NEW YORK (GenomeWeb News) – Scientists from the Forsyth Institute and Kings College, London today announced a new research tool for those interested in mouth microbes: the Human Oral Microbiome Database.
The HOMD is intended to be a resource for those interested in understanding the role of microbes in human health and disease, particularly with respect to the oral environment. The online database will include descriptions of the bacteria, if available, such as their taxonomy, phenotypic characteristics, prevalence, and disease associations.
In addition, it contains tools for helping researchers identify bacteria based on 16S rRNA sequence data and analyze genomic information. The HOMD itself houses some genomic data and more will be added as it becomes available through the NIH’s Human Microbiome Project, which began last December.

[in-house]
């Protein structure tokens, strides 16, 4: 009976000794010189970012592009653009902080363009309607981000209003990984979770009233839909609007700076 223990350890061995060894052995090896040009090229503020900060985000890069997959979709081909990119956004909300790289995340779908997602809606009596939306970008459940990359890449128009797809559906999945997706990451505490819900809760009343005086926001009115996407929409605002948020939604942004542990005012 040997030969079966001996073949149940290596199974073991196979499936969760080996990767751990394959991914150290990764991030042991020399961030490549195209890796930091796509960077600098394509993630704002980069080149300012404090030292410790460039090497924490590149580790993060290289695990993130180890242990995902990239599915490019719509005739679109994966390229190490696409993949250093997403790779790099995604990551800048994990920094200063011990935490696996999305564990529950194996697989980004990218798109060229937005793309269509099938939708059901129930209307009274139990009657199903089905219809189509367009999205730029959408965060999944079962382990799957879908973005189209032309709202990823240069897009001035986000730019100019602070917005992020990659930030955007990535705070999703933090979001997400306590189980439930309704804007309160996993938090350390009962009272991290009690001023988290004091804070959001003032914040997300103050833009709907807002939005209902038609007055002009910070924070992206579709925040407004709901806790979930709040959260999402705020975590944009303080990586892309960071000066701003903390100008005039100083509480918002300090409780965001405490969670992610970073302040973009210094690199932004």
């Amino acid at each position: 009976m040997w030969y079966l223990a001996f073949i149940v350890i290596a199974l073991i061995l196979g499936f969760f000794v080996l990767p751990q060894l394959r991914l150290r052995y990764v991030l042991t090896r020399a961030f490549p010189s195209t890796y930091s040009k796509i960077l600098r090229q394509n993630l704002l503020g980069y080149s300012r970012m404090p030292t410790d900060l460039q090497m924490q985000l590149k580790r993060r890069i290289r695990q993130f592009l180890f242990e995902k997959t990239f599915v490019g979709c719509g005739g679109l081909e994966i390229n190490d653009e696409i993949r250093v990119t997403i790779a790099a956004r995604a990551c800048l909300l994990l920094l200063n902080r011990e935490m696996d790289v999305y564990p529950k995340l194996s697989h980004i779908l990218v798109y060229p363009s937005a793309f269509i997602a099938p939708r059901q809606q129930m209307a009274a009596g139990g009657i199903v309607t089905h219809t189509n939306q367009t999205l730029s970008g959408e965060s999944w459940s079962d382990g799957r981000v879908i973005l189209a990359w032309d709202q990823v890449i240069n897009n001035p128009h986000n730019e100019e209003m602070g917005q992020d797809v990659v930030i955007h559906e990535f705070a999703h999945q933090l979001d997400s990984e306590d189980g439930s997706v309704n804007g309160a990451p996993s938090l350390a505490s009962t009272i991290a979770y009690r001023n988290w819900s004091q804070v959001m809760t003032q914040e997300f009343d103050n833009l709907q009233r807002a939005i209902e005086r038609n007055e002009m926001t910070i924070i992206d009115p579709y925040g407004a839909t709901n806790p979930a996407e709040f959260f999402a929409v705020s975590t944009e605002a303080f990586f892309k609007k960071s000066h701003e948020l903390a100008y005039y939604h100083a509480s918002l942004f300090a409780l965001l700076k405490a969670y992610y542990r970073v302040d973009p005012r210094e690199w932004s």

There are roughly 600 potential bacterial species in the human mouth (though it varies by host, and some people have about a third of that many species). The bugs are potentially important not only in terms of tooth and gum health but general health as well. For instance, some oral bacteria have been linked to cardiovascular health, stroke, and preterm delivery.
Despite the hundreds of oral species recognized by their 16S rRNA sequences, most are unnamed and yet-uncharacterized. The HOMD hopes to remedy that — it presents a provisional naming scheme for the hitherto unknown species.
Taxonomic descriptions of the 600 or so species should be complete sometime around the end of next year, according to the site, though the database itself is expected to continue expanding for at least three years. The project is supported by the National Institute for Dental and Craniofacial Research.
“We believe that the Human Oral Microbiome Database will be very useful, not only to the dental research community but also to the general medical and infectious disease communities,” Forsyth scientist Floyd Dewhirst, a member of the team behind HOMD, said in a statement. “We hope that the information in this database can serve as a model for the gut, skin, and vaginal databases for the Human Microbiome Project.”